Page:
• Google Leibowitz three-pronged protocol. Be ready to devote 2-3 full days to studying his MANY videos and papers. He uses FDA- and Medicare-approved drugs in highly-customized blends that greatly reduce side effects and improves outcomes. Ultimately, with selected patients, he will TREAT some of his PC patients with very high levels of testosterone, keeping serum T in the 1,000 to 3,000 range with phenomenal results. You might say he's patient-oriented; my first consult with him began just after 6:00 PM and ended after 3:00 AM, he has had me scanned for absolutely ANY conditions that may influence treatment (at my home hospital; he didn't make a cent off of that), he tests several dozen blood markers at the beginning of each month in case he needs to tweak my meds, and a major goal of his is minimizing SEs ... unlike the big-name institutions I consulted who just prescribed Ye Olde Knee-Jerk Lupron, Taxotere, and Prednisone.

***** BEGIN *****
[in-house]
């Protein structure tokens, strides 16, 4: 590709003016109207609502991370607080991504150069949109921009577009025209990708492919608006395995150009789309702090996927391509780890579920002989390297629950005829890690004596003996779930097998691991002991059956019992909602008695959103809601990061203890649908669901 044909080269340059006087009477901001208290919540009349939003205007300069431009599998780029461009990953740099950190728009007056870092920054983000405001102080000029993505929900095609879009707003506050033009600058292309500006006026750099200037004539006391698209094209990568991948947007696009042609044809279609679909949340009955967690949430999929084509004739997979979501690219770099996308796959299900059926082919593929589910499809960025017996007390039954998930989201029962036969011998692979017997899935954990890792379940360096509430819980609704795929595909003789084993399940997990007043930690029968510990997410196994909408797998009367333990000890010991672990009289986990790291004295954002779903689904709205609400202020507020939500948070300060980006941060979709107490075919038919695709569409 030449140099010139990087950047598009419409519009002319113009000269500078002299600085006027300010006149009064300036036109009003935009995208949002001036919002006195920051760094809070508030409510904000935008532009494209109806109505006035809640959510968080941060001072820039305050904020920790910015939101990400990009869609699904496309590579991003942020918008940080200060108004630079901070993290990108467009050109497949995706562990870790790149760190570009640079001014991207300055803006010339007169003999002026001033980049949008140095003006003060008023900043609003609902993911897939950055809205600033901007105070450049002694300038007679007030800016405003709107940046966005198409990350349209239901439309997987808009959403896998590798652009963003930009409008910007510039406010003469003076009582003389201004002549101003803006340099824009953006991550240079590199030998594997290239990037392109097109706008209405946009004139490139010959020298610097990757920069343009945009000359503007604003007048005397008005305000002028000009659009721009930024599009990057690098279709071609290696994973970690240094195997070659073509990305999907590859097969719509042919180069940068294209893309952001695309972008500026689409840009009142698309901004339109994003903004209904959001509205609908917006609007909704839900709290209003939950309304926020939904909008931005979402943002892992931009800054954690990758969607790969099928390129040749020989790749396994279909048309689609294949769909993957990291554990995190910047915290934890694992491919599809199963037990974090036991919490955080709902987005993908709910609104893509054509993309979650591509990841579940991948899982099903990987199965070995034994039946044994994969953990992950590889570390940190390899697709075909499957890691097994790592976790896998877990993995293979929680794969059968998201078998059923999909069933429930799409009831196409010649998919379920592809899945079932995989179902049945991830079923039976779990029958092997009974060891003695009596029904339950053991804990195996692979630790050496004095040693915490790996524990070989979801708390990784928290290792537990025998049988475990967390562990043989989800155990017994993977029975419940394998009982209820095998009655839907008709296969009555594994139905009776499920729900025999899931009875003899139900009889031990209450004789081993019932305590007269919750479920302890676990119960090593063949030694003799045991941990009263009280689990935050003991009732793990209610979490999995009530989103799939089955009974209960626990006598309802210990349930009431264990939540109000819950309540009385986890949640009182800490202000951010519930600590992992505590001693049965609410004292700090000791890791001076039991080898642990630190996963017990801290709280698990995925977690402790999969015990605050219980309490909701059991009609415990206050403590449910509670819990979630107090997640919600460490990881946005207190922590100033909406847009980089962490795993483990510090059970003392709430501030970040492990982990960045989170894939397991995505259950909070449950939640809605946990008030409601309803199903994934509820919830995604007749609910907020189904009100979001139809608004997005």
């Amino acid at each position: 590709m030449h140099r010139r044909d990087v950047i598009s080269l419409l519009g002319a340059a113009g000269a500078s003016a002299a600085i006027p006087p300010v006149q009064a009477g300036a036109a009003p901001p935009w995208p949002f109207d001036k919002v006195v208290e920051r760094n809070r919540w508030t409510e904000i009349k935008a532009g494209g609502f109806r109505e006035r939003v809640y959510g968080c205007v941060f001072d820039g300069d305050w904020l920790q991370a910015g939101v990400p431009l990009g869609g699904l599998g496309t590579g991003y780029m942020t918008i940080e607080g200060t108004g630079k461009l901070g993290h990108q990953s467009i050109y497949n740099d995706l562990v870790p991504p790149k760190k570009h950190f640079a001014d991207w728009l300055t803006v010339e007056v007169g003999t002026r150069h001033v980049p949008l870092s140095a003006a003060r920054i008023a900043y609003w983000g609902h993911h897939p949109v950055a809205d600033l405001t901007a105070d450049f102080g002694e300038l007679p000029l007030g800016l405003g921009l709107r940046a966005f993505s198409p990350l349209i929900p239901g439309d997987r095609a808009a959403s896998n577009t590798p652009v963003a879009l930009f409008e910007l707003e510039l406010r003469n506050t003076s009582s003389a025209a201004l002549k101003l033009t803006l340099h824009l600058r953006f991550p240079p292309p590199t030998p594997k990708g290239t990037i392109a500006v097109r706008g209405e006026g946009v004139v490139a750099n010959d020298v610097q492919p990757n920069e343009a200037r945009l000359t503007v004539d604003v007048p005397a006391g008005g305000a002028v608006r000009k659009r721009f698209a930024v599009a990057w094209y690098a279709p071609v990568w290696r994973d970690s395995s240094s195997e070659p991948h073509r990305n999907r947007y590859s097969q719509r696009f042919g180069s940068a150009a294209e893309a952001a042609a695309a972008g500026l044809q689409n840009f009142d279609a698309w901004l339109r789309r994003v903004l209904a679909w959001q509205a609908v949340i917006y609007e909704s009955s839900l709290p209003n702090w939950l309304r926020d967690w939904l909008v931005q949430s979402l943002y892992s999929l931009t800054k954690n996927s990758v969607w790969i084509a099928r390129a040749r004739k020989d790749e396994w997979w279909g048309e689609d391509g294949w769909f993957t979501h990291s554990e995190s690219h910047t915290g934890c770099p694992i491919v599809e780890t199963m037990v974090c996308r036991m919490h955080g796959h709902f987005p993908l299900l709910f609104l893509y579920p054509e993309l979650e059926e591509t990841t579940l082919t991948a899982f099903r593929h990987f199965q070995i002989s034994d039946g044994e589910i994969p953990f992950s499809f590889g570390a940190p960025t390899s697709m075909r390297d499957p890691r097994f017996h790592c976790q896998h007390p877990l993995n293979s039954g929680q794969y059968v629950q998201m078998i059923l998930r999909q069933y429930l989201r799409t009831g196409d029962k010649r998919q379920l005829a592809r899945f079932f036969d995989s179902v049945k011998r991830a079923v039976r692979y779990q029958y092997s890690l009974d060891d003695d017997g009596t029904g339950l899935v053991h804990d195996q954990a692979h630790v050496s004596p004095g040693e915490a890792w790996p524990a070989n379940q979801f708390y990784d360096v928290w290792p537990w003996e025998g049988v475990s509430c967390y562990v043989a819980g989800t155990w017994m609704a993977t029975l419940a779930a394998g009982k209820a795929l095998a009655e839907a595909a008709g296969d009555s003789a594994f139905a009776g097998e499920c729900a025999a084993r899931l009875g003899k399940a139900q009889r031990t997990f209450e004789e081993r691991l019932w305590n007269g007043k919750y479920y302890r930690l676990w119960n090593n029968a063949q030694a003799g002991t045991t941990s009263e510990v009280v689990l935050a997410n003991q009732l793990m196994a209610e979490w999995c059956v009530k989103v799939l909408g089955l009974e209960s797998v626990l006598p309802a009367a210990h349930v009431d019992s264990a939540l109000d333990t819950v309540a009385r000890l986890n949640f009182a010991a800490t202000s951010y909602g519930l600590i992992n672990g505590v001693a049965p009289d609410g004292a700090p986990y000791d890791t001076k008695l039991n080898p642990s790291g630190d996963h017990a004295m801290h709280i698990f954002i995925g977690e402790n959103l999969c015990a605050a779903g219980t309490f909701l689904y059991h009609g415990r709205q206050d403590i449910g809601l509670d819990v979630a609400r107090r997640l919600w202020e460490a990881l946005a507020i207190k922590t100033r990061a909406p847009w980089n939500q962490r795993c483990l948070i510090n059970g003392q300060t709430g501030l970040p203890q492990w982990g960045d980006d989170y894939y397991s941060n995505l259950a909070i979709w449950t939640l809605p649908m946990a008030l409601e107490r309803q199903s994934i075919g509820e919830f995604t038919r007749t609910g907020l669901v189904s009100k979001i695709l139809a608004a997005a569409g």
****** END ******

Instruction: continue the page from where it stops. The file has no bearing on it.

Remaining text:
• That's very impressive!

    Would you mind naming your PC specialist? I'd appreciate it. Thank you.

  • I was wondering who his specialist was too.

  • Interesting; may I ask who this doc is?

    Good luck

  • Please! Who is this PCa specialist??

  • It's---baack: I used your story to try to goose my son-doesn't have PCa, but does have depression. His comment was how did you, as a 45 yr-er feed your family after you left your job and started windsurfing? Is there a big demand for senior professional windsurfers like you've become :-) :-) >>>???

    Recall from the past: guy who did what you did, but went into wild animal training. Did end up with his head in the lion's mouth in center ring of Ringling-Brothers Circus in NYC. Gonna get the book for my boy if not out of print.